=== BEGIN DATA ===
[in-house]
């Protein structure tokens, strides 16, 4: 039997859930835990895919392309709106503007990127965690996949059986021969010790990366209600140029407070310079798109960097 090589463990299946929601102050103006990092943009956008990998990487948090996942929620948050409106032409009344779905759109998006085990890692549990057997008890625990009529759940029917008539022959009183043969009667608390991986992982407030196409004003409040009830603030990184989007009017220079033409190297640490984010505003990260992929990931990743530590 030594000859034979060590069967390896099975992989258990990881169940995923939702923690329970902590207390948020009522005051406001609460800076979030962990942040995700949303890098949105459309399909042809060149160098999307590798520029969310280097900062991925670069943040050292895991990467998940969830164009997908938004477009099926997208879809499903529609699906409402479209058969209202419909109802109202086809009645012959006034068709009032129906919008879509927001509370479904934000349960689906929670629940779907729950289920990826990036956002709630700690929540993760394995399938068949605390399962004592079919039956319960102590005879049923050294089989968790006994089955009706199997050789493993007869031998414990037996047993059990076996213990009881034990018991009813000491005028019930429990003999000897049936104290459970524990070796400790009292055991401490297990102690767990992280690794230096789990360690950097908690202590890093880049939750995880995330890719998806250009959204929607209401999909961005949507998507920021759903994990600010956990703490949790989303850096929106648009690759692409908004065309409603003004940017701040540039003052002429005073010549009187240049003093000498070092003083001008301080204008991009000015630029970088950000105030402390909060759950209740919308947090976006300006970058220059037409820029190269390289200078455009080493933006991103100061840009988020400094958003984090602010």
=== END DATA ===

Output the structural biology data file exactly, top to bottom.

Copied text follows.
[in-house]
């Protein structure tokens, strides 16, 4: 039997859930835990895919392309709106503007990127965690996949059986021969010790990366209600140029407070310079798109960097 090589463990299946929601102050103006990092943009956008990998990487948090996942929620948050409106032409009344779905759109998006085990890692549990057997008890625990009529759940029917008539022959009183043969009667608390991986992982407030196409004003409040009830603030990184989007009017220079033409190297640490984010505003990260992929990931990743530590 030594000859034979060590069967390896099975992989258990990881169940995923939702923690329970902590207390948020009522005051406001609460800076979030962990942040995700949303890098949105459309399909042809060149160098999307590798520029969310280097900062991925670069943040050292895991990467998940969830164009997908938004477009099926997208879809499903529609699906409402479209058969209202419909109802109202086809009645012959006034068709009032129906919008879509927001509370479904934000349960689906929670629940779907729950289920990826990036956002709630700690929540993760394995399938068949605390399962004592079919039956319960102590005879049923050294089989968790006994089955009706199997050789493993007869031998414990037996047993059990076996213990009881034990018991009813000491005028019930429990003999000897049936104290459970524990070796400790009292055991401490297990102690767990992280690794230096789990360690950097908690202590890093880049939750995880995330890719998806250009959204929607209401999909961005949507998507920021759903994990600010956990703490949790989303850096929106648009690759692409908004065309409603003004940017701040540039003052002429005073010549009187240049003093000498070092003083001008301080204008991009000015630029970088950000105030402390909060759950209740919308947090976006300006970058220059037409820029190269390289200078455009080493933006991103100061840009988020400094958003984090602010």